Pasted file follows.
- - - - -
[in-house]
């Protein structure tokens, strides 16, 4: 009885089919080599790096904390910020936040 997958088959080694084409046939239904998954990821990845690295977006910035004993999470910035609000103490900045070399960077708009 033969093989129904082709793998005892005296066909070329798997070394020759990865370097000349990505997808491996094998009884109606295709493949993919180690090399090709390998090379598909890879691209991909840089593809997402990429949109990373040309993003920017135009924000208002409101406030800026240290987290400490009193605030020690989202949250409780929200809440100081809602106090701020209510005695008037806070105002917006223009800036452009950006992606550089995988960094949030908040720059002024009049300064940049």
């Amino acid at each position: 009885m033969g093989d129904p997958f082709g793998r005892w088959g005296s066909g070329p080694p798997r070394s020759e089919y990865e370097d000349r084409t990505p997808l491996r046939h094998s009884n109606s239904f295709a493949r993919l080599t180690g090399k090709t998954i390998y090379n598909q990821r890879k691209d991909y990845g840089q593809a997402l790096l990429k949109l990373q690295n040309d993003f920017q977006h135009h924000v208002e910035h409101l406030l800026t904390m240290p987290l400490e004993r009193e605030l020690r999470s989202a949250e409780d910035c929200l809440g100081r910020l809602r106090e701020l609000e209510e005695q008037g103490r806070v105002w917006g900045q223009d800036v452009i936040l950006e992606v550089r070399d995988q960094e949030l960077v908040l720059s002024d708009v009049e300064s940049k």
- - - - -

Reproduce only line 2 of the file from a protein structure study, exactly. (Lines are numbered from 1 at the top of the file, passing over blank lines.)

């Protein structure tokens, strides 16, 4: 009885089919080599790096904390910020936040 997958088959080694084409046939239904998954990821990845690295977006910035004993999470910035609000103490900045070399960077708009 033969093989129904082709793998005892005296066909070329798997070394020759990865370097000349990505997808491996094998009884109606295709493949993919180690090399090709390998090379598909890879691209991909840089593809997402990429949109990373040309993003920017135009924000208002409101406030800026240290987290400490009193605030020690989202949250409780929200809440100081809602106090701020209510005695008037806070105002917006223009800036452009950006992606550089995988960094949030908040720059002024009049300064940049």